12/11/2015 8:56 AM

The first thing I do, even before looking in the attic, is look in the basement or crawl space if it has one.

A bearing wall is invariably supported over beams or walls below, with the exception of minor offsets or when there are "king walls" below, which is a pair of walls (like a hallway) that are close enough that the joists between can transfer the load.

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#18

Re: Is This a Loadbearing Wall in Vaulted Ceiling Home?

12/11/2015 9:49 AM

Contact your local building inspector and have him come out to inspect your building. That should be free.

Doing anything else is just a recipe for the Darwin award.

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#21
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Re: Is This a Loadbearing Wall in Vaulted Ceiling Home?

12/11/2015 1:40 PM

That and it is likely that the work they are wanting to do would require a permit anyway, and any permit for a wall removal would require a professional assessment as part of the submittal documents.

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#22

Re: Is This a Load-bearing Wall in Vaulted Ceiling Home?

12/12/2015 9:32 AM

A lot of very good answers and advice by others, so I won't duplicate them. The uploaded pics don't tell us squat. You need to open up the ceiling, pop you head up into the attic space with a flashlight, and verify that the bottom chord of the scissors truss bears directly on the top plate of the wall.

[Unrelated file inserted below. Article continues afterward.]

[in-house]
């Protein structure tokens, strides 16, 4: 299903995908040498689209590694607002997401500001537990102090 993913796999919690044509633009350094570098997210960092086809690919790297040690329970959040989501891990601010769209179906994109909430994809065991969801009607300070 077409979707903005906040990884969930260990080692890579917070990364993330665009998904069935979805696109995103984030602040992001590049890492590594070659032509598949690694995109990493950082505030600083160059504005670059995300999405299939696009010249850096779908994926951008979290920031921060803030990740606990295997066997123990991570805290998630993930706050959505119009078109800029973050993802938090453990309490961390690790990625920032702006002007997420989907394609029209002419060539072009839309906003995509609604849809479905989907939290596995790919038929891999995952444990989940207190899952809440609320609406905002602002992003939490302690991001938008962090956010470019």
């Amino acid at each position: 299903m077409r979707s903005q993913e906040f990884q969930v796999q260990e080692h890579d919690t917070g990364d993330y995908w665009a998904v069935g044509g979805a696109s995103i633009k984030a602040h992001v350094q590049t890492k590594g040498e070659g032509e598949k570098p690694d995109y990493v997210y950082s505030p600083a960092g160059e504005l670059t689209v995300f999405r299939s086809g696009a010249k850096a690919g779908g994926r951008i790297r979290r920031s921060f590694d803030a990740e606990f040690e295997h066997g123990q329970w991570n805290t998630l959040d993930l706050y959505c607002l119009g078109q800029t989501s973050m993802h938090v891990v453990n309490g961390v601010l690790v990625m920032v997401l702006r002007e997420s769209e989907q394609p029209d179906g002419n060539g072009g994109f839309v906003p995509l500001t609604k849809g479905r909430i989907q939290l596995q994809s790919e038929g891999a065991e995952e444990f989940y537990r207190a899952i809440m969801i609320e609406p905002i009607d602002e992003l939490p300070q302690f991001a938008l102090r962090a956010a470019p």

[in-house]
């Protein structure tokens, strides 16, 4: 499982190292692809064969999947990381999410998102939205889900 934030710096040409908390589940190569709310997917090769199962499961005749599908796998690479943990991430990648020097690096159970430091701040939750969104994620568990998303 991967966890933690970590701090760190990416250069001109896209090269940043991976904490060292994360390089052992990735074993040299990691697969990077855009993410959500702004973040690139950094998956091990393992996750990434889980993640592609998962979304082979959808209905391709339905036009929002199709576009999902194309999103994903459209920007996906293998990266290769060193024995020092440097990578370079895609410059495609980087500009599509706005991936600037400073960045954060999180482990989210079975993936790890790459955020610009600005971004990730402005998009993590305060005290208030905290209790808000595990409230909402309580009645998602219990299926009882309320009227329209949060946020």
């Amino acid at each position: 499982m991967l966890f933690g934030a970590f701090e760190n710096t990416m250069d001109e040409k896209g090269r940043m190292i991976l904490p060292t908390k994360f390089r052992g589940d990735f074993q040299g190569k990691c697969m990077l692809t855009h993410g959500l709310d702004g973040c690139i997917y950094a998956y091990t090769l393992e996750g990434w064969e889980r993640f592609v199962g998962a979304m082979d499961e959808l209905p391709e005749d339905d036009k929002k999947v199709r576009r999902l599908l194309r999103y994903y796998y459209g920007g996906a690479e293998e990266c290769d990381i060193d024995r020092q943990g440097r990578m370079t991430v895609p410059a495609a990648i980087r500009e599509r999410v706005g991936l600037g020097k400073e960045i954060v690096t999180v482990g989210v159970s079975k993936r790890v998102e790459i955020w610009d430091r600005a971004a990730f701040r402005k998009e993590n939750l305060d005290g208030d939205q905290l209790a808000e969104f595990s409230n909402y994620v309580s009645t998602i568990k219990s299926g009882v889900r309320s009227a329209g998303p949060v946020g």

If you see truss web members (they'll be diagonally oriented) intersecting the bottom chord member with metal gusset plates on both side of the chord, then it's very probable that the truss bears onto the wall thereby making the wall a Load Bearing one.

Is this a prefabricated "modular" home? I sure looks like one. If yes, there is a strong chance that a center wall (actually doubled-up walls, one for each modular half), such as this may be, is a bearing wall where the 2 halves of the house, and thus 2 independent trusses are inclusive, abut one another longitudinally....

I agree, hire a Licensed Structural Engineer, if you see the aforementioned condition, to design a new beam and support columns.

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Captmoosie, P.E.

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#23

Re: Is This a Loadbearing Wall in Vaulted Ceiling Home?

12/12/2015 10:01 AM

Such questions can be answered by local artichet who can visit the site and after inspection can give his advice. If you are trying to save the cost of consulting local man, you will incur more expenses if wrong advice is given to you from remote location.

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#24
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Re: Is This a Loadbearing Wall in Vaulted Ceiling Home?

12/13/2015 7:08 AM

An architect?

That's like consulting a hairdresser about a brain tumor!

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#25
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Re: Is This a Loadbearing Wall in Vaulted Ceiling Home?

12/13/2015 9:51 AM

Brahahhahahahah! You're quite correct Wal.

You wouldn't believe the number of times over the years, where I've been called in to fix a Clusterf*k structural problem, because some Architect thought that he/she knew how to perform structural design. Don't get me going, unless you have an entire to listen to me rant...

They only know the bare bone basics.

Ahhhhhh Archies, essentially "Frustrated Artists".....

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#26